The return of horse-drawn caissons to Arlington National Cemetery is delayed for at least months

1 month ago

Last Updated: April 13, 2024, 00:30 IST

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The return of horsedrawn caissons at Arlington Cemetery is being delayed for months and maybe longer, the Army said Friday, as it struggles to improve the care of the horses, after two died in 2022 as a result of poor feed and living conditions.

WASHINGTON: The return of horse-drawn caissons at Arlington Cemetery is being delayed for months and maybe longer, the Army said Friday, as it struggles to improve the care of the horses, after two died in 2022 as a result of poor feed and living conditions.

Nearly a year after the Army suspended the use of the gray and black horses for funerals, officials said they are making progress buying new horses, getting better equipment, and improving the training, facilities and turnout areas. But Maj. Gen. Trevor Bredenkamp, commander of the Military District of Washington, said it’s been far more time consuming and difficult than initially expected to get the program going again. And it will take an extended period of time to get enough horses to meet the funeral needs.

“We have every intention to resume operations. I can’t give you a week or month or estimate, but it’s requirements based,” Bredenkamp said in a call with a small number of reporters. He said he doesn’t expect it will take years but “it’s going to take some time.” He said he would not describe the delay as “indefinite” but repeatedly acknowledged the stumbling blocks to restarting a sustainable program that protects the health of the horses.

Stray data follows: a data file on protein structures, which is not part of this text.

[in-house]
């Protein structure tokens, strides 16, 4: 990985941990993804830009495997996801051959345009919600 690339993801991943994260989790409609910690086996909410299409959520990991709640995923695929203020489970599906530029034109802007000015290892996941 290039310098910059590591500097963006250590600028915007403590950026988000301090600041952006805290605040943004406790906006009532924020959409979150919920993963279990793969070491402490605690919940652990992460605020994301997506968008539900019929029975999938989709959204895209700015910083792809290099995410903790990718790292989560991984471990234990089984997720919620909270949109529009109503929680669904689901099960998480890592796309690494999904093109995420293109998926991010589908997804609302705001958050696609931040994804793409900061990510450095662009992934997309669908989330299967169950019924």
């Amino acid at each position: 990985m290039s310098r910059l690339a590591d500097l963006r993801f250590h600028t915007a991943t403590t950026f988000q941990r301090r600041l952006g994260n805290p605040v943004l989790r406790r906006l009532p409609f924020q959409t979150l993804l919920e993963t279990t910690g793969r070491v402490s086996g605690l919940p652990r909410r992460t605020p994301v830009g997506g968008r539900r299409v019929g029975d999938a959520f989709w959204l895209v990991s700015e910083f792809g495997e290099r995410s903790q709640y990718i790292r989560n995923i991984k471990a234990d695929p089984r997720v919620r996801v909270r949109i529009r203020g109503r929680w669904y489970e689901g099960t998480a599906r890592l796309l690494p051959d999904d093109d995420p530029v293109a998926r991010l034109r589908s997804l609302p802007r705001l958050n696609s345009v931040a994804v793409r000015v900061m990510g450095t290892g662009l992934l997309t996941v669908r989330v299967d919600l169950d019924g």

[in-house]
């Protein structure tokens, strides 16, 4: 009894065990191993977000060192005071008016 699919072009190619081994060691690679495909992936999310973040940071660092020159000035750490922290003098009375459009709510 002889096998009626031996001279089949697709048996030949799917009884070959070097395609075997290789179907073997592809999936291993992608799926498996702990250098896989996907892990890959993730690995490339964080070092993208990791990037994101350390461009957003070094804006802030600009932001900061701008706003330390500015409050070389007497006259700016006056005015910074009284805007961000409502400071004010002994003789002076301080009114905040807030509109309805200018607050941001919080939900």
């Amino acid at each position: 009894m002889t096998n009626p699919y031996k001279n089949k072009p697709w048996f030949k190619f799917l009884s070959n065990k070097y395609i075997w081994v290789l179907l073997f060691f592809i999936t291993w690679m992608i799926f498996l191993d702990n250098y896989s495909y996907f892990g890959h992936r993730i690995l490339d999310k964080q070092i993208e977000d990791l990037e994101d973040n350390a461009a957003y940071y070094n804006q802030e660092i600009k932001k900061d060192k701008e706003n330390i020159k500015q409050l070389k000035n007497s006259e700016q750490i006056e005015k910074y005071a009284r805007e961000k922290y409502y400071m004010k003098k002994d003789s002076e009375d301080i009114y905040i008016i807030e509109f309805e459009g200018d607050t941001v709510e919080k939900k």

The horses are part of the caisson platoon of the 3rd Infantry Regiment, known as the Old Guard, which is best known for guarding the Tomb of the Unknown Soldier at the cemetery, located just across the river from Washington.

Two of the Old Guard platoon horses, Mickey and Tony, had to be euthanized within days of each other in February 2022. Both died from colon impaction.

The Army found that the horses had very little grass in their turnout fields and they consumed sand and gravel from the ground while eating the low-quality hay they were fed. The fields were littered with construction debris and manure and were only large enough to support six or seven horses, nowhere near the 64 that were using the fields when Mickey and Tony died, according to an Army investigation.

At the time, officials said the conditions were from mismanagement, lack of resources and a poor understanding of the horses’ needs. They also said soldiers needed better training on how to care for them.

On Friday, Bredenkamp said the Army is struggling to find enough horses to buy and to find nearby locations large enough for the horses to be kept and trained. The service is also getting lighter-weight caissons and conducting more extensive training for the soldiers to ride and take care of the horses.

Ray Alexander, superintendent of the cemetery, said there are 27-30 funerals a day, Monday through Friday, at Arlington, and of those six to eight qualify for escort honors. In order to meet that demand, without surpassing an appropriate workload for the horses, Bredenkamp said they need six squads of horses.

Currently, he said, they have 42 horses that are being cared for at a professional facility in Virginia. Two years ago, there were 60 horses in the program, but many had to be retired.

For the past year, the Army has used a funeral home hearse or another vehicle in place of the caisson. And in ceremonies for Army and Marine Corps officers who were colonels or above, there is a riderless horse that walks behind the caisson.

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